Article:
Frank Smith & Co Solicitors are aware that administering an estate comes at a time of grief and high emotion, and we aim to reduce the administrative burden to you at this time as much as possible. We fully support our clients through this difficult process whilst advising you with speed, fairness and sensitivity. From the outset we aim to give you a clear time frame of how long the matter should take and will keep you and any beneficiaries updated throughout as appropriate.
Probate is the name given to the process of winding up someone’s estate after their death, either in accordance with their Will (if they made one) or intestacy laws (if they did not).
If you have been appointed as the Executor of somebody’s Will, you will be responsible for administering their estate. The Executor generally must complete five main tasks:
- Sorting through the person’s finances, possessions and property to determine the value of their estate;
- Completing a tax return for HMRC and pay any tax due;
- Apply to the probate registry for formal authority to administer the estate;
- Paying any outstanding bills or debts with the balance of the estate;
- Distributing whatever remains of the estate to the Beneficiaries.
In many cases, you will need a Grant of Probate to show you have the authority to do these things. Financial institutions such as banks, building societies and mortgage companies will need to see this document before they are able to deal with the accounts of the person who has died.
A Grant of Probate is not always necessary as some financial institutions will allow you to access the accounts of the person who has died without one. This is usually when the balance of the accounts in question is below a certain amount (usually £15,000 – £25,000). To find out if you need to apply for a Grant of Probate you can speak with us for an initial, no obligation, consultation.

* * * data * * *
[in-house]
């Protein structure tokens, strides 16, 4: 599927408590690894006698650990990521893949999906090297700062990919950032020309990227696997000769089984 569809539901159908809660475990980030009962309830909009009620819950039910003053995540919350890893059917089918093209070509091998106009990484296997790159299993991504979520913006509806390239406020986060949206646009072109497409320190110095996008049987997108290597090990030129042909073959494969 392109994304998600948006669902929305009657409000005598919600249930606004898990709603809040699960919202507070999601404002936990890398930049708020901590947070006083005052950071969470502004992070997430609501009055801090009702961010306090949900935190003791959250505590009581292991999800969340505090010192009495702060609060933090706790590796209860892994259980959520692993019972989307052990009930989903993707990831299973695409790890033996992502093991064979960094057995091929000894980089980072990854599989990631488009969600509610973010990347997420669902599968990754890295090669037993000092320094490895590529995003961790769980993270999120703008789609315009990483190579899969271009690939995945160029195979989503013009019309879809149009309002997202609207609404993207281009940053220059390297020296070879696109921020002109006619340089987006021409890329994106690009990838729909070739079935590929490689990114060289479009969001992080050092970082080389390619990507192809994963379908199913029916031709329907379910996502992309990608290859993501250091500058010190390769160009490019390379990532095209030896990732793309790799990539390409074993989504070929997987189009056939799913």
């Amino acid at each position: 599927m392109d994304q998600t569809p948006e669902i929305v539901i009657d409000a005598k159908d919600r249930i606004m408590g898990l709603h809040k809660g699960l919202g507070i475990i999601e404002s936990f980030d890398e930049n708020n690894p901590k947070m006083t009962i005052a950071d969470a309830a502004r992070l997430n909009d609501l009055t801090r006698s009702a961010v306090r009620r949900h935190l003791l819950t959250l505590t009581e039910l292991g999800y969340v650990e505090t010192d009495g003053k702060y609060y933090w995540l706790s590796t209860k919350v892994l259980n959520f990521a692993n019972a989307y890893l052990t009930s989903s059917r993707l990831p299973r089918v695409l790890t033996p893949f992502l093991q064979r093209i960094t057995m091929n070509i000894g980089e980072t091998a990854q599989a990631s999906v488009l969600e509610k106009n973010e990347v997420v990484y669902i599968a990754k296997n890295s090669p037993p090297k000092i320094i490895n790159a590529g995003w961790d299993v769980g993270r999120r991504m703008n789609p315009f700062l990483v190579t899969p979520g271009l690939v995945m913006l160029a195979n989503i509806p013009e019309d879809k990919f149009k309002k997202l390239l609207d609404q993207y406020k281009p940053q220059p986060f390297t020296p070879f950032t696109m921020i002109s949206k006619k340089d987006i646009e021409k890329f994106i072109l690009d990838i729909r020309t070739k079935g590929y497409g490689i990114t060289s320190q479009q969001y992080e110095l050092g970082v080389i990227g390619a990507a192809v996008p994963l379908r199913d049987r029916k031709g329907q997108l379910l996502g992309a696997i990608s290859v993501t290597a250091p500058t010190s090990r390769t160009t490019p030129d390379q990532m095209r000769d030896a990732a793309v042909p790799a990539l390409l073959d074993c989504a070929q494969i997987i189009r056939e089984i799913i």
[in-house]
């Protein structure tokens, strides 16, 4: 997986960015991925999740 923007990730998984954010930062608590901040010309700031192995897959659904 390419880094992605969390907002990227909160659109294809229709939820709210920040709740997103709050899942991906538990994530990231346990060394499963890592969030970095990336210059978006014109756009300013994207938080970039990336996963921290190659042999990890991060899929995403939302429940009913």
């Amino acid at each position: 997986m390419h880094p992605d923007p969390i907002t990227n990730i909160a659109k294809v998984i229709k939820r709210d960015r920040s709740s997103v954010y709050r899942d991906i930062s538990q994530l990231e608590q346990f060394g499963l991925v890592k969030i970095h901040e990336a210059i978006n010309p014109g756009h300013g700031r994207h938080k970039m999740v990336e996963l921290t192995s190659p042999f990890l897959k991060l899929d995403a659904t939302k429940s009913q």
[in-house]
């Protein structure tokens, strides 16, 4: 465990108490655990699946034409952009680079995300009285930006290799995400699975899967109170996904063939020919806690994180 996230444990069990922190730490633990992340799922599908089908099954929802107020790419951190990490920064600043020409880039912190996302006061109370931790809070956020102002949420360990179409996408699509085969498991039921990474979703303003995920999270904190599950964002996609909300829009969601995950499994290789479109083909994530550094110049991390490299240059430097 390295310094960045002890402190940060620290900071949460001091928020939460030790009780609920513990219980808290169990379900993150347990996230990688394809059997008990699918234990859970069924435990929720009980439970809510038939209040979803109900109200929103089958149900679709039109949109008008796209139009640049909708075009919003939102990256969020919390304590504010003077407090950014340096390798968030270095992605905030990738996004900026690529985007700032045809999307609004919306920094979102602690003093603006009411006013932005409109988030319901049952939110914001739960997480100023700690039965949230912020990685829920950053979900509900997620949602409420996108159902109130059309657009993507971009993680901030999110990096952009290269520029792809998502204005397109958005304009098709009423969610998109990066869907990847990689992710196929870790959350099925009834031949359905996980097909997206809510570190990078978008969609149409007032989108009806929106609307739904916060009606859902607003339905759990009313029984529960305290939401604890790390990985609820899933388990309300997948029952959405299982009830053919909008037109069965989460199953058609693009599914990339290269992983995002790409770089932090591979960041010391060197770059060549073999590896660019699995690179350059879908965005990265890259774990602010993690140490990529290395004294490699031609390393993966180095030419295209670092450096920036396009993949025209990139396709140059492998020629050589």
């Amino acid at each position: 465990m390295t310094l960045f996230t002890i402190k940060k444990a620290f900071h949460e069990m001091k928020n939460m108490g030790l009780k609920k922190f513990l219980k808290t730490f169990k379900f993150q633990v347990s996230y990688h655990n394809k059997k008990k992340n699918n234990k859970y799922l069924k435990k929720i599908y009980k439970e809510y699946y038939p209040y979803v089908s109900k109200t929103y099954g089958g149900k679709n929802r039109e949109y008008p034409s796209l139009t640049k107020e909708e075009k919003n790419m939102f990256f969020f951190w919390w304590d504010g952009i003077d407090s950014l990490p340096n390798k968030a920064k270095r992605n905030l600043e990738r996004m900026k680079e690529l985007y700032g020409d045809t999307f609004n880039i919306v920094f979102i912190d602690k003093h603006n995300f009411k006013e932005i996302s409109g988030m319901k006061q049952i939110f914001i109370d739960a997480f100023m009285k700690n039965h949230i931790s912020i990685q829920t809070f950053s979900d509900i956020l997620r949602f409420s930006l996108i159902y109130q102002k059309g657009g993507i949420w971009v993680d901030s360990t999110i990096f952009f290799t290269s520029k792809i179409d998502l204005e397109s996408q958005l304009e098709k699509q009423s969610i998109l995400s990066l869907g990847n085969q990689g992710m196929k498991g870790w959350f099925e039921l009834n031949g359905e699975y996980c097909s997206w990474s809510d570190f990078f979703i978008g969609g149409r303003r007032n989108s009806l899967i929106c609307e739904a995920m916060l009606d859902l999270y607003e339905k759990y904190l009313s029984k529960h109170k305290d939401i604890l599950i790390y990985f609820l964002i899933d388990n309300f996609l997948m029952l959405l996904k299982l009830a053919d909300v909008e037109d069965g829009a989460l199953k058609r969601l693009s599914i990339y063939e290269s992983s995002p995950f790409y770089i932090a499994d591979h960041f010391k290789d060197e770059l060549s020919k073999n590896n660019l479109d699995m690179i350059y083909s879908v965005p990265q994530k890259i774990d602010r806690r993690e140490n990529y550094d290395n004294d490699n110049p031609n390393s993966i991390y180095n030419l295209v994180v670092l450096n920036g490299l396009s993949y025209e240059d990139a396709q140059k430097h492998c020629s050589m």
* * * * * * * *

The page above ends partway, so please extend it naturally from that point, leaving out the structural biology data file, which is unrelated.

If there is no Will, the process is more complicated. An application for a grant of letters of administration will need to be made through the courts. This process will determine who the administrator of the estate will be and is determined by a set order of priority as is who will benefit from the estate.
At our initial meeting we will discuss the assets and liabilities of the estate and the amount of work you wish to complete yourself in order to provide you with a quote for completing the work. If during the course of the administration, it becomes clear that there is more work involved than initially anticipated, we will always discuss this with you before going ahead.
It is usual for a probate matter to take around 6-12 months from the date of death to completion. However, in more complex cases this can be a year or even longer and in very straightforward cases this can be as little as six weeks. This is very much dependent on the complexity of the assets involved, for example if there are multiple shareholdings or assets overseas, there is going to be far more work involved than if there is just one property in joint names and a couple of bank accounts. We do however pride ourselves in dealing with estates as efficiently as possible for our clients where timescales are within our control and not dependent on third parties.